The Day Exxon Mobil Became a T-Bill
Whether it's the attacks from President Obama on Big Oil and its excessive profits, or the global warming lobby, it's tough for the biggest of the Big Oil companies to find any love among its gas guzzling public.
The stock market is supposed to be a different story, though. Sadly, it isn't.
In fact, this latest quarterly report will go down as the earnings day on which Exxon Mobil became no better and no more sexy than a treasury bill as far as the market is concerned.
This should not be a surprise to anyone. In fact, in our earnings preview of Big Oil, TheStreet made several points about the malaise of the Big Oil stocks that have played out very near to plan:
Every single one of those themes played out around Exxon Mobil's quarter this week, and was playing out again on Friday in Chevron's(CVX) lackluster report. It's not because we are geniuses that we got it right, but because Big Oil earnings have been telling more or less the same story for a few years now, and Exxon Mobil, in particular, is the poster child for the lack of growth and a lack of investor excitement that contradicts the amount of attention and headlines given to the global integrated oil sector.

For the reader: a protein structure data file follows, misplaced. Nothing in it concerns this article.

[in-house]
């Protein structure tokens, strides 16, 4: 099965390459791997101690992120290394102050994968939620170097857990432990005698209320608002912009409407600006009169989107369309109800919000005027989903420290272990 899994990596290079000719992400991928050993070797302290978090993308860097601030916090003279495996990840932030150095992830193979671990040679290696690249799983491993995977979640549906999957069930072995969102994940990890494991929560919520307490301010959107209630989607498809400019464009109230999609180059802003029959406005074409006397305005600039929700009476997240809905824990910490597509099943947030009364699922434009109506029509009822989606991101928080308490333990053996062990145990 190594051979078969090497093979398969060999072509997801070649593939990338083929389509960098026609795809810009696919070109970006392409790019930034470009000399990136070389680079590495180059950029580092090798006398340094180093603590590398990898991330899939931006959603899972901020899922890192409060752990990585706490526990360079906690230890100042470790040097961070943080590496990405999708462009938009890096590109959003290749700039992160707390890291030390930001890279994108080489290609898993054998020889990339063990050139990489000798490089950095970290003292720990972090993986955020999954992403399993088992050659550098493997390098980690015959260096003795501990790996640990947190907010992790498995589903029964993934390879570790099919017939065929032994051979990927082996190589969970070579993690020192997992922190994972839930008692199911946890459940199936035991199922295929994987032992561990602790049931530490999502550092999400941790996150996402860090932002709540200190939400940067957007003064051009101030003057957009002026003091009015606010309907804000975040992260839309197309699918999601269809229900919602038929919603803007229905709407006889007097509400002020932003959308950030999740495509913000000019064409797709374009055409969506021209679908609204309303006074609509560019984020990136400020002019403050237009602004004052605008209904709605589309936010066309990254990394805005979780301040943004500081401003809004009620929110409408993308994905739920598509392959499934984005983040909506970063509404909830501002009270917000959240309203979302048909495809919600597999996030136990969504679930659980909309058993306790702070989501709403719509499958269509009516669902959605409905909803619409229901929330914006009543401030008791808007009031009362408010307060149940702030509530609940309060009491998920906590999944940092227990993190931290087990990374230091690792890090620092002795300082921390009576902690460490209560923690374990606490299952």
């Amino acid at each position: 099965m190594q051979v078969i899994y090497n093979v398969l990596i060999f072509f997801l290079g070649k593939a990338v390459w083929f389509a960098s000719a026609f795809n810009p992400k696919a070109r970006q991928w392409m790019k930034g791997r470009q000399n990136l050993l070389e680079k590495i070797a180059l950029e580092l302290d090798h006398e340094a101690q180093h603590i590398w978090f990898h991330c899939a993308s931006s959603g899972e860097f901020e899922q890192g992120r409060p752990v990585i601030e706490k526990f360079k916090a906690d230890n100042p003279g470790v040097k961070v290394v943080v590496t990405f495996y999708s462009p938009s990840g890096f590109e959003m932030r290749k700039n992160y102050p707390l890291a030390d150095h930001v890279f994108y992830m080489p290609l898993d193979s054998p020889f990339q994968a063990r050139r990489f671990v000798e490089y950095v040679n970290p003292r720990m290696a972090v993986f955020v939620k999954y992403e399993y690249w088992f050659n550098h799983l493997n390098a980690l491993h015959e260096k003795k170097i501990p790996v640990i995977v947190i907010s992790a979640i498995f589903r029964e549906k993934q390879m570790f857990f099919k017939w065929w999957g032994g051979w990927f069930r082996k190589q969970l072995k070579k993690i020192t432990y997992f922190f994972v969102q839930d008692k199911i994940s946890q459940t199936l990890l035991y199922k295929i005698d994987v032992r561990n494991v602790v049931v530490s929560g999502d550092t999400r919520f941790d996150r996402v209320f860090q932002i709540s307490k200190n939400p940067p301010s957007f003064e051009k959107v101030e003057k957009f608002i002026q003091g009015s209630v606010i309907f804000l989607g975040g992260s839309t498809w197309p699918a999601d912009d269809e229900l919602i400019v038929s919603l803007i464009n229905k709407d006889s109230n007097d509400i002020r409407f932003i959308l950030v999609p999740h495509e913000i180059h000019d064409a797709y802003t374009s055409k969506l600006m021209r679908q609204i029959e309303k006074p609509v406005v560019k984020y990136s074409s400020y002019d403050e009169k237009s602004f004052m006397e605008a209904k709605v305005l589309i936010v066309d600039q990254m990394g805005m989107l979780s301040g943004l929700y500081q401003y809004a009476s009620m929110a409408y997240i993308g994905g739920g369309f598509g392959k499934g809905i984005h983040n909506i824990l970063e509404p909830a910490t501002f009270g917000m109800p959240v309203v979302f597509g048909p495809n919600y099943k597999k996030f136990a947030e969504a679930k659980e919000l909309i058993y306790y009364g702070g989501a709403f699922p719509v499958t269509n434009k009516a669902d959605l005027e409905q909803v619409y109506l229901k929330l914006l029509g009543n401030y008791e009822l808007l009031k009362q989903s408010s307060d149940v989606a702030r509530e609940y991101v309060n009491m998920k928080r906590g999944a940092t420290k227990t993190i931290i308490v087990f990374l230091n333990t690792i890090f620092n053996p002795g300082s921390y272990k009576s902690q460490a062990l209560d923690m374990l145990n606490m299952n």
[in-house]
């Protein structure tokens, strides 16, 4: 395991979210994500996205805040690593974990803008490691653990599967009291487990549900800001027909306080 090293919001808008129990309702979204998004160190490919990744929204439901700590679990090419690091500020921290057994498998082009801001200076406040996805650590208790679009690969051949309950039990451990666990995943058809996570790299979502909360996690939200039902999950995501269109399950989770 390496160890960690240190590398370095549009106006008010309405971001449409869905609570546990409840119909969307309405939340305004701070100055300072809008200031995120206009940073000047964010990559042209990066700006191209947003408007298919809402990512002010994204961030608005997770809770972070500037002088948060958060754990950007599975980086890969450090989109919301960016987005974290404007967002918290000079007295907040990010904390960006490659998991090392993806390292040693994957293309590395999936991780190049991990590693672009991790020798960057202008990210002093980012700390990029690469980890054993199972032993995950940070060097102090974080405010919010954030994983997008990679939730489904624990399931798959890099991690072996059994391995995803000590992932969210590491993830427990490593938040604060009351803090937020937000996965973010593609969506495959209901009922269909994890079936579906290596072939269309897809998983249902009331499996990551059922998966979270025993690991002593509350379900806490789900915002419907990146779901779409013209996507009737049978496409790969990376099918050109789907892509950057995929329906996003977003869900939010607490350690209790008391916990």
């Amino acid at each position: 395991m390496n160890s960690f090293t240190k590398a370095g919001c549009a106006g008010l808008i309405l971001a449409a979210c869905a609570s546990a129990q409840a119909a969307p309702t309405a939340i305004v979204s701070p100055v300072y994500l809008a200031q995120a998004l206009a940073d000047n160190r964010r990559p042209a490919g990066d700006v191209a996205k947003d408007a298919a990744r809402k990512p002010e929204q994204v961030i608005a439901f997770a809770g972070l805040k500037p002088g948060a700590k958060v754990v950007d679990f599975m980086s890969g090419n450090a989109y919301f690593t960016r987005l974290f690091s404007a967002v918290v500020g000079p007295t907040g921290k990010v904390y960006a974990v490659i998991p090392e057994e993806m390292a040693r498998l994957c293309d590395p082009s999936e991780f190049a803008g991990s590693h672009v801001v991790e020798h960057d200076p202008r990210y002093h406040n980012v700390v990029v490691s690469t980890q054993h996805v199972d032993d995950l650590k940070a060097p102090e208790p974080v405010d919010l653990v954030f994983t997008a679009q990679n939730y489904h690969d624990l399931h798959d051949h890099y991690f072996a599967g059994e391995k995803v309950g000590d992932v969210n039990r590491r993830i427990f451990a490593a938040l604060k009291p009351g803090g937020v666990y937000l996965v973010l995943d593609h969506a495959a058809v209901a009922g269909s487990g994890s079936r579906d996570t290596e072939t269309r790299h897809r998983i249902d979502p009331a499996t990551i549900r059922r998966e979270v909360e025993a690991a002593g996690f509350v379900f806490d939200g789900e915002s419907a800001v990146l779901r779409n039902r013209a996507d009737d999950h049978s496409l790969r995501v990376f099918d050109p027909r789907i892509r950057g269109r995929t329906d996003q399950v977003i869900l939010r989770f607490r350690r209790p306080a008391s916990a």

In a new book by New Yorker writer Steve Coll, Private Empire , the story of Exxon Mobil is told as a unique example of a company that has the influence of a sovereign nation. Coll was onto something: What this week's Exxon Mobil earnings show, at least as far as the market view of the company, is that it's best comparison is a treasury bill. If so, it makes a lot of sense that the best comparison for Exxon Mobil is a sovereign nation issuing "flight to safety" debt for investors.